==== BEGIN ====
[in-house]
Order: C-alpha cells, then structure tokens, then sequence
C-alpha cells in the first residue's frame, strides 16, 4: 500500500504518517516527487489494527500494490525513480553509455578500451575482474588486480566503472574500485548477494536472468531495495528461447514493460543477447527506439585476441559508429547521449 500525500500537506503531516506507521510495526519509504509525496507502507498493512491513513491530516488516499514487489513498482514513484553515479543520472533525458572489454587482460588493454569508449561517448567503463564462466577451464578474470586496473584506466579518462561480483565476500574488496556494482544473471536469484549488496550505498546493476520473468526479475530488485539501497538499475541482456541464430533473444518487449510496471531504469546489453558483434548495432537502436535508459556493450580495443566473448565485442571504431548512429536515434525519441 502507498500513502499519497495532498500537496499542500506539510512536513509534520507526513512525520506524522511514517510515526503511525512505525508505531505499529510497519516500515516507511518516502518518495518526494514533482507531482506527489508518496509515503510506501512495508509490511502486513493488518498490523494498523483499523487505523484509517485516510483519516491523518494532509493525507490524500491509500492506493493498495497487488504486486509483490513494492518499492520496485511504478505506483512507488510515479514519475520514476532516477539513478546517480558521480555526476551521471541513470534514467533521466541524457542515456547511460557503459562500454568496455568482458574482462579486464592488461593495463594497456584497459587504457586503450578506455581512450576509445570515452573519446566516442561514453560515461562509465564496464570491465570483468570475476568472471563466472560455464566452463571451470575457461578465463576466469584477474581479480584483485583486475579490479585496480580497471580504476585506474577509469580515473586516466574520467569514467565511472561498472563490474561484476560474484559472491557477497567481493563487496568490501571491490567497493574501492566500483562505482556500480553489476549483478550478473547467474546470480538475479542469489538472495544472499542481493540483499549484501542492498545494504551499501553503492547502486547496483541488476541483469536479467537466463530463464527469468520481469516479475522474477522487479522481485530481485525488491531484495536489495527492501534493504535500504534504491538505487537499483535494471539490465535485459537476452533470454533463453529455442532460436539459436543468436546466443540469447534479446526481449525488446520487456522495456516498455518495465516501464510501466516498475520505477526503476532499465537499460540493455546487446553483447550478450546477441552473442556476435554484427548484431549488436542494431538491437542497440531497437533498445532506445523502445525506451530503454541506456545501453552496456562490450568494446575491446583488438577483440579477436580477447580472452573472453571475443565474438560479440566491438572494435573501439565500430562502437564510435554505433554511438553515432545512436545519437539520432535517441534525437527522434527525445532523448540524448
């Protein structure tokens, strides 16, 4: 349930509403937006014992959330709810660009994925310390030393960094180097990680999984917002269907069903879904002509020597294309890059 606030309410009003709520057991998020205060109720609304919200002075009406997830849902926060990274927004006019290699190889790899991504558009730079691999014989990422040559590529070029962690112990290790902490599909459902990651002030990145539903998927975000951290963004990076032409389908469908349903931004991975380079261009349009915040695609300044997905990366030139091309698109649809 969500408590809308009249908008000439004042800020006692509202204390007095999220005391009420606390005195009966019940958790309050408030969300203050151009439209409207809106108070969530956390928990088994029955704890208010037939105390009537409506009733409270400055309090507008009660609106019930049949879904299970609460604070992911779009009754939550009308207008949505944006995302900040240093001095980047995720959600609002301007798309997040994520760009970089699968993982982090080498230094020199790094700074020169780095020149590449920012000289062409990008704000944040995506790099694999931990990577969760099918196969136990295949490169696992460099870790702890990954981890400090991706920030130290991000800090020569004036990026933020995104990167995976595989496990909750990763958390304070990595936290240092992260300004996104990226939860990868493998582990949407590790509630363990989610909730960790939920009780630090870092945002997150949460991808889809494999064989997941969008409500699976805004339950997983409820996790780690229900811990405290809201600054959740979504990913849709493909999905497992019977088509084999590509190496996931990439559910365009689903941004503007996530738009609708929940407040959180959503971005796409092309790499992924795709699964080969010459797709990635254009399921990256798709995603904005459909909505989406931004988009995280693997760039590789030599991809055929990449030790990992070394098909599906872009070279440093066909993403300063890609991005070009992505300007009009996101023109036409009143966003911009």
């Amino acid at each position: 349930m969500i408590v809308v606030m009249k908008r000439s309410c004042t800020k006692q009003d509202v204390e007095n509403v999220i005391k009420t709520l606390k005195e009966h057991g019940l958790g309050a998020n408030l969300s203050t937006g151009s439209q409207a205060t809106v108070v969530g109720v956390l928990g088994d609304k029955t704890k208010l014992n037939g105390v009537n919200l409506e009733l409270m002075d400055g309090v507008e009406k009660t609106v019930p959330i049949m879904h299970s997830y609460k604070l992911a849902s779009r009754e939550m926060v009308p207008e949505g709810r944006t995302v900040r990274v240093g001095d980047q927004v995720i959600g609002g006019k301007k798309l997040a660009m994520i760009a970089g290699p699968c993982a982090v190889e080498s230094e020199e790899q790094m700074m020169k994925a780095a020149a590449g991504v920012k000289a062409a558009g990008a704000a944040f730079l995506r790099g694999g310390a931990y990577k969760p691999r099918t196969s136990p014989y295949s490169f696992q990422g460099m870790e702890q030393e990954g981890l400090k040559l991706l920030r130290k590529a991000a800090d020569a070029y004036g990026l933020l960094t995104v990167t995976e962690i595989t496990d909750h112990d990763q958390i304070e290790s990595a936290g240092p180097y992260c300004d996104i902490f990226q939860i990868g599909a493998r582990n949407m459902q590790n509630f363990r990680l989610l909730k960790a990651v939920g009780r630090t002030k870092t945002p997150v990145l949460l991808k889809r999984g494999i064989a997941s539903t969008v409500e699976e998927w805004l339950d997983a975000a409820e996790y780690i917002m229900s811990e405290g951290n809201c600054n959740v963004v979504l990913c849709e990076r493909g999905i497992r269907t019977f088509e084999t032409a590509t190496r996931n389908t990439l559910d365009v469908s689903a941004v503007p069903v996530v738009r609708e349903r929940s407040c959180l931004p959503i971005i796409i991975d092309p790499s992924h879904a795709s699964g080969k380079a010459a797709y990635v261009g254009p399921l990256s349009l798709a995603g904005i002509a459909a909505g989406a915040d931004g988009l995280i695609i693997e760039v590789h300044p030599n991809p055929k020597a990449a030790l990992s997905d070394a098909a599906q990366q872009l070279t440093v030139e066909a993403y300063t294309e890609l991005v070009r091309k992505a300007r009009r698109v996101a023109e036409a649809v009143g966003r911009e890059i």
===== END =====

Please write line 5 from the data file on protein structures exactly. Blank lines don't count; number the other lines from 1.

């Amino acid at each position: 349930m969500i408590v809308v606030m009249k908008r000439s309410c004042t800020k006692q009003d509202v204390e007095n509403v999220i005391k009420t709520l606390k005195e009966h057991g019940l958790g309050a998020n408030l969300s203050t937006g151009s439209q409207a205060t809106v108070v969530g109720v956390l928990g088994d609304k029955t704890k208010l014992n037939g105390v009537n919200l409506e009733l409270m002075d400055g309090v507008e009406k009660t609106v019930p959330i049949m879904h299970s997830y609460k604070l992911a849902s779009r009754e939550m926060v009308p207008e949505g709810r944006t995302v900040r990274v240093g001095d980047q927004v995720i959600g609002g006019k301007k798309l997040a660009m994520i760009a970089g290699p699968c993982a982090v190889e080498s230094e020199e790899q790094m700074m020169k994925a780095a020149a590449g991504v920012k000289a062409a558009g990008a704000a944040f730079l995506r790099g694999g310390a931990y990577k969760p691999r099918t196969s136990p014989y295949s490169f696992q990422g460099m870790e702890q030393e990954g981890l400090k040559l991706l920030r130290k590529a991000a800090d020569a070029y004036g990026l933020l960094t995104v990167t995976e962690i595989t496990d909750h112990d990763q958390i304070e290790s990595a936290g240092p180097y992260c300004d996104i902490f990226q939860i990868g599909a493998r582990n949407m459902q590790n509630f363990r990680l989610l909730k960790a990651v939920g009780r630090t002030k870092t945002p997150v990145l949460l991808k889809r999984g494999i064989a997941s539903t969008v409500e699976e998927w805004l339950d997983a975000a409820e996790y780690i917002m229900s811990e405290g951290n809201c600054n959740v963004v979504l990913c849709e990076r493909g999905i497992r269907t019977f088509e084999t032409a590509t190496r996931n389908t990439l559910d365009v469908s689903a941004v503007p069903v996530v738009r609708e349903r929940s407040c959180l931004p959503i971005i796409i991975d092309p790499s992924h879904a795709s699964g080969k380079a010459a797709y990635v261009g254009p399921l990256s349009l798709a995603g904005i002509a459909a909505g989406a915040d931004g988009l995280i695609i693997e760039v590789h300044p030599n991809p055929k020597a990449a030790l990992s997905d070394a098909a599906q990366q872009l070279t440093v030139e066909a993403y300063t294309e890609l991005v070009r091309k992505a300007r009009r698109v996101a023109e036409a649809v009143g966003r911009e890059i």